A big reason for this, it is suggested, is because online participation is now easier than it has been in the past. Just think about how easy it is, for example, to share content with friends on Facebook or Twitter, or to comment on an online discussion or newspaper article. Some people are clearly still in the ‘lurker’ category, though. One interesting finding in relation to this group is that many of them are considered to be early adopters – they know how to get involved on the internet, but they simply choose not to.

As a result of these findings, the BBC has developed something called the Participation Choice, which is a model that seeks to explain digital participation. It includes different levels of participation from ‘passive’ to ‘intense’. There is evidently a spectrum of internet involvement, with some people being much more involved than others – but the main conclusion of this study is that people are more involved on the internet than ever before and that increasing numbers of people are choosing to participate online.

However, there is a flip side to this and not everyone agrees that the study discussed above has got it right. One response to the study suggests that the 1/9/90 rule was never supposed to be representative of the entire internet. Rather, it is to do with the expectations of behaviour ‘inside any given online community or service’.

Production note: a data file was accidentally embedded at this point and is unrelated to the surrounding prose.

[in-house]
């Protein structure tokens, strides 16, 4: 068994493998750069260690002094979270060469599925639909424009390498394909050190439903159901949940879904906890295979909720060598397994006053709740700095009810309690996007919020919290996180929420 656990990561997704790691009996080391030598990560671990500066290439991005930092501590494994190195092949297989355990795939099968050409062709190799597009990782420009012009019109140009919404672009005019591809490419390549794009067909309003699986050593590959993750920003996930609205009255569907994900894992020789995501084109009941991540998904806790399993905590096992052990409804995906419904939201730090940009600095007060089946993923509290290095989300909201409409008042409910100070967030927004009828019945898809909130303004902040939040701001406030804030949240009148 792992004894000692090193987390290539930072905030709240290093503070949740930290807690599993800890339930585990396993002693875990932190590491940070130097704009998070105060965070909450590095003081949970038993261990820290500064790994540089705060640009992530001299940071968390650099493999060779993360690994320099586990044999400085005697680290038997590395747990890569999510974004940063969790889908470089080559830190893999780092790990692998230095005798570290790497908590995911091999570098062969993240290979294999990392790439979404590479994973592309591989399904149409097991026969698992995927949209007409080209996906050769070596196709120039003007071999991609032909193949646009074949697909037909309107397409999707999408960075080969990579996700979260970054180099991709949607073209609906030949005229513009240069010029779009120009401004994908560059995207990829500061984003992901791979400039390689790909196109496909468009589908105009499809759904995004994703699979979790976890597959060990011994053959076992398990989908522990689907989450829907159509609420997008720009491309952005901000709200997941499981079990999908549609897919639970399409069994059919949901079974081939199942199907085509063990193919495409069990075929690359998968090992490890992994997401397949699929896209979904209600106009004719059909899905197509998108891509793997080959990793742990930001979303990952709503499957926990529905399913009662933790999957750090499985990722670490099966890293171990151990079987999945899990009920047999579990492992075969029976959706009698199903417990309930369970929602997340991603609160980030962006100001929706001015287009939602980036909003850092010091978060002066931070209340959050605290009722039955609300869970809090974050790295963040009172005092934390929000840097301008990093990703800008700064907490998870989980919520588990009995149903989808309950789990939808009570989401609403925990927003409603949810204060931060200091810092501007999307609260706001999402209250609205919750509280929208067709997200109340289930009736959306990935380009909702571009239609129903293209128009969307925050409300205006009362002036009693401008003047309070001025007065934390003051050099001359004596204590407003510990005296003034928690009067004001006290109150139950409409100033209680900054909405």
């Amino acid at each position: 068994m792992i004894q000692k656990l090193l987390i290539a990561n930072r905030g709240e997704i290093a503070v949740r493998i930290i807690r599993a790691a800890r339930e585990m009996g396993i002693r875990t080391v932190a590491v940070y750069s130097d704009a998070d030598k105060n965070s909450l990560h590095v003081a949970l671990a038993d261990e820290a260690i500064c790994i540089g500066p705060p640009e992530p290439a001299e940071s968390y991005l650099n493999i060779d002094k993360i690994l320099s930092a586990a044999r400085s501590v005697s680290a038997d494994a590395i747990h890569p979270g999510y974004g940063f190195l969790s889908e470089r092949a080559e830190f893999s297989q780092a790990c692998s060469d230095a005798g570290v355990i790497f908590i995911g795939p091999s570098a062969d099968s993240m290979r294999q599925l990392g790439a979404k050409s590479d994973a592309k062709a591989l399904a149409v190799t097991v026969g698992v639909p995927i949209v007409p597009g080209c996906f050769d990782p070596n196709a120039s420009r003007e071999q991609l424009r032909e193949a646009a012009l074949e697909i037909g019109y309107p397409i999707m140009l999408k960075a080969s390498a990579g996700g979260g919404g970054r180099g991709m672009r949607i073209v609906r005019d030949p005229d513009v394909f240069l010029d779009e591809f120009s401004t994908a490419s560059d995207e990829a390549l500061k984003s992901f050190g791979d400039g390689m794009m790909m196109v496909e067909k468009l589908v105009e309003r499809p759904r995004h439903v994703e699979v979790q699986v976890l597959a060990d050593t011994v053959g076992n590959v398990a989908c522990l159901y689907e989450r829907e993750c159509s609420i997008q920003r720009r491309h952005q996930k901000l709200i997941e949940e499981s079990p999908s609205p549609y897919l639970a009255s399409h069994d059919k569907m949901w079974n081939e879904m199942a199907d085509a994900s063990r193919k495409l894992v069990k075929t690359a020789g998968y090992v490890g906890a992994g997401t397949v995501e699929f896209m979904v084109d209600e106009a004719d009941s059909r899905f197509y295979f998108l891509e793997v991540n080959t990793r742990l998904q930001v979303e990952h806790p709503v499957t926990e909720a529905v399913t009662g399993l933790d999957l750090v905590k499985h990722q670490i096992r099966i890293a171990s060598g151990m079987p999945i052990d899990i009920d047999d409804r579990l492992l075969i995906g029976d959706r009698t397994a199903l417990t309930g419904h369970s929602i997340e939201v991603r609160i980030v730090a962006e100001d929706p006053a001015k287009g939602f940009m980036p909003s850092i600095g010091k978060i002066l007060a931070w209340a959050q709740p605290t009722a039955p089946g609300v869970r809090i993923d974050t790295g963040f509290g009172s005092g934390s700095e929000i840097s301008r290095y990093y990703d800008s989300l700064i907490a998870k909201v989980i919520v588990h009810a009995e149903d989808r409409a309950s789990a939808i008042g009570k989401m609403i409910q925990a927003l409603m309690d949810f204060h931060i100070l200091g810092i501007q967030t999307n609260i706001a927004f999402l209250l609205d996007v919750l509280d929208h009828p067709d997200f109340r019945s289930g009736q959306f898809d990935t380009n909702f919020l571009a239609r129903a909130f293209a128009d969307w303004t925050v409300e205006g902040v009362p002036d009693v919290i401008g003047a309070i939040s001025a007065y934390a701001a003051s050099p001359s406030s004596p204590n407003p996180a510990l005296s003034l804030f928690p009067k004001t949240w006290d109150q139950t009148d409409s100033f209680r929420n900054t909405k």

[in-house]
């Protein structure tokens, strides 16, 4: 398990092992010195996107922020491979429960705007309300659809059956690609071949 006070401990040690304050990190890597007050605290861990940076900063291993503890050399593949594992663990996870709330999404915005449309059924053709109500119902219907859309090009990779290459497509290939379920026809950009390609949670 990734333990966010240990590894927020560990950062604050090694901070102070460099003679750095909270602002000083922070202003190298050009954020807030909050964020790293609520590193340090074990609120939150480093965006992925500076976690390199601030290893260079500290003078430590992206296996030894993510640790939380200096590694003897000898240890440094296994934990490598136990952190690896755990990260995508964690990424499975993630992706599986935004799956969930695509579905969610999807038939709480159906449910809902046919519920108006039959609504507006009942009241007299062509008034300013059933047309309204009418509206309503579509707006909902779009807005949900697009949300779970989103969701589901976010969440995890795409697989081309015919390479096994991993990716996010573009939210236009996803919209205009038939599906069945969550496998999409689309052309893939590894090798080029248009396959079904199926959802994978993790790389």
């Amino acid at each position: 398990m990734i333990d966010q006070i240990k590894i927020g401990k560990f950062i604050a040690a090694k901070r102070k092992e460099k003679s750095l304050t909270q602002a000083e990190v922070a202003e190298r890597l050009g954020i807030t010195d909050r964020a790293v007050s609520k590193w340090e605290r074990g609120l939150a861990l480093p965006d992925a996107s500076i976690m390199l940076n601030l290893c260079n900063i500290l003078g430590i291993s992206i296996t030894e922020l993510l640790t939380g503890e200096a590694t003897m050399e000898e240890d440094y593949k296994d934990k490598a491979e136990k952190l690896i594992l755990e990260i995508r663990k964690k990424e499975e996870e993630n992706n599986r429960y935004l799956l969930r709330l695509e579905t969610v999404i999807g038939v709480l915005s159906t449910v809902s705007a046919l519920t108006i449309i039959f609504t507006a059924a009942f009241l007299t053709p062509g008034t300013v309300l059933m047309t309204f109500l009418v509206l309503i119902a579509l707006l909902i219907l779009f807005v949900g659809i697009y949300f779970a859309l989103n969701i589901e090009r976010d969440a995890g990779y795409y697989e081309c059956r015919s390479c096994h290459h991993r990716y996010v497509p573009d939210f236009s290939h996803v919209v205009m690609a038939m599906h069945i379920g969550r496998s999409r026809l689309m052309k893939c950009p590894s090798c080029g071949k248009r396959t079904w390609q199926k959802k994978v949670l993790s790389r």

Part of this argument is to do with the fact that there are lots of different web platforms a user could choose to be active on, yet they might only engage with one or two. For example, just because someone is part of the ‘1%’ creating content on Twitter, they might fall into the ‘lurker’ category when it comes to lots of other websites such as Facebook, LinkedIn or Google+. The internet, this argument suggests, is a huge place and everyone is likely to be taking part somewhere, but not taking part in many other places. Therefore the ‘1%’ rule still holds sway when we are talking about particular sites or services, because for everyone who is participating, there will still be plenty more lurkers even if those lurkers are taking part on other sites elsewhere on the web.

The debate arises when you are trying to determine whether this means a particular user is participating or passive on balance. It’s not difficult to see the points that both sides of the debate are making, and they are both in some way right. However, to get too bogged down in ‘internet rules’ of participation could be to miss the point a little bit, taking our focus away from what matters. We could argue that even though someone isn’t participating on a website, it doesn’t mean that they’re not engaged or interested in what is happening there. The job for web designers and others is to work out which method works best for the individual sites they are creating and to make sure those sites offer a great user experience – no matter how those users eventually choose to get involved.

By Chelsey Evans